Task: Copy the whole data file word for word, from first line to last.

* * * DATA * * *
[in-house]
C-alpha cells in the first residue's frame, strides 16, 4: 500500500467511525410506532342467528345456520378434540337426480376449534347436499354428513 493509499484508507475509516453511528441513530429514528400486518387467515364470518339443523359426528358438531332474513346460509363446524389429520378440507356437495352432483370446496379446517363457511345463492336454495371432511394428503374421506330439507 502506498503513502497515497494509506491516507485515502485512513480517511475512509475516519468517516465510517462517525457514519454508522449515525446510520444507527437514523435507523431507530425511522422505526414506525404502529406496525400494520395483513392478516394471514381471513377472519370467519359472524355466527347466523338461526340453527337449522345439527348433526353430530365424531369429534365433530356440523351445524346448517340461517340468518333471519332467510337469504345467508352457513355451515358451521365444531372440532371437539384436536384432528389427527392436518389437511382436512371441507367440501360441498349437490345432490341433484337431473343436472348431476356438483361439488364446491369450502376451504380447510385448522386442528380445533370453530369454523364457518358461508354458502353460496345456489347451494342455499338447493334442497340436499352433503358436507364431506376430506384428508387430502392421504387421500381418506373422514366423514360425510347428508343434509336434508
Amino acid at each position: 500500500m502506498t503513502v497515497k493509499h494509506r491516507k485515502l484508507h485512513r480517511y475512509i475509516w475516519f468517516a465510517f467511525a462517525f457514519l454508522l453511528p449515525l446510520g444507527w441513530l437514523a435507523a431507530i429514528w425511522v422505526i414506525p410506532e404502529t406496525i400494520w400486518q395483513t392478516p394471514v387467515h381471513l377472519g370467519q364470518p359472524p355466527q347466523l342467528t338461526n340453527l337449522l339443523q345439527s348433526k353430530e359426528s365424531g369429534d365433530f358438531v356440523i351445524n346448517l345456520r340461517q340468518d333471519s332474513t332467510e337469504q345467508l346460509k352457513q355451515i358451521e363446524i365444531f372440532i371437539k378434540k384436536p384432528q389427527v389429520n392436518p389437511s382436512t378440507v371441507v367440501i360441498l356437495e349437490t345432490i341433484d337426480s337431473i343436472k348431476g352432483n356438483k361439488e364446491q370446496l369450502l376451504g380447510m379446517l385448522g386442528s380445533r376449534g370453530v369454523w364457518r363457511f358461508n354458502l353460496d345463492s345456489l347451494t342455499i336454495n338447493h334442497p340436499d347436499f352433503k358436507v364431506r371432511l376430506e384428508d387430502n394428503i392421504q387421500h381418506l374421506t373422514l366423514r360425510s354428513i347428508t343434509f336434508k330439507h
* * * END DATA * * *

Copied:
[in-house]
C-alpha cells in the first residue's frame, strides 16, 4: 500500500467511525410506532342467528345456520378434540337426480376449534347436499354428513 493509499484508507475509516453511528441513530429514528400486518387467515364470518339443523359426528358438531332474513346460509363446524389429520378440507356437495352432483370446496379446517363457511345463492336454495371432511394428503374421506330439507 502506498503513502497515497494509506491516507485515502485512513480517511475512509475516519468517516465510517462517525457514519454508522449515525446510520444507527437514523435507523431507530425511522422505526414506525404502529406496525400494520395483513392478516394471514381471513377472519370467519359472524355466527347466523338461526340453527337449522345439527348433526353430530365424531369429534365433530356440523351445524346448517340461517340468518333471519332467510337469504345467508352457513355451515358451521365444531372440532371437539384436536384432528389427527392436518389437511382436512371441507367440501360441498349437490345432490341433484337431473343436472348431476356438483361439488364446491369450502376451504380447510385448522386442528380445533370453530369454523364457518358461508354458502353460496345456489347451494342455499338447493334442497340436499352433503358436507364431506376430506384428508387430502392421504387421500381418506373422514366423514360425510347428508343434509336434508
Amino acid at each position: 500500500m502506498t503513502v497515497k493509499h494509506r491516507k485515502l484508507h485512513r480517511y475512509i475509516w475516519f468517516a465510517f467511525a462517525f457514519l454508522l453511528p449515525l446510520g444507527w441513530l437514523a435507523a431507530i429514528w425511522v422505526i414506525p410506532e404502529t406496525i400494520w400486518q395483513t392478516p394471514v387467515h381471513l377472519g370467519q364470518p359472524p355466527q347466523l342467528t338461526n340453527l337449522l339443523q345439527s348433526k353430530e359426528s365424531g369429534d365433530f358438531v356440523i351445524n346448517l345456520r340461517q340468518d333471519s332474513t332467510e337469504q345467508l346460509k352457513q355451515i358451521e363446524i365444531f372440532i371437539k378434540k384436536p384432528q389427527v389429520n392436518p389437511s382436512t378440507v371441507v367440501i360441498l356437495e349437490t345432490i341433484d337426480s337431473i343436472k348431476g352432483n356438483k361439488e364446491q370446496l369450502l376451504g380447510m379446517l385448522g386442528s380445533r376449534g370453530v369454523w364457518r363457511f358461508n354458502l353460496d345463492s345456489l347451494t342455499i336454495n338447493h334442497p340436499d347436499f352433503k358436507v364431506r371432511l376430506e384428508d387430502n394428503i392421504q387421500h381418506l374421506t373422514l366423514r360425510s354428513i347428508t343434509f336434508k330439507h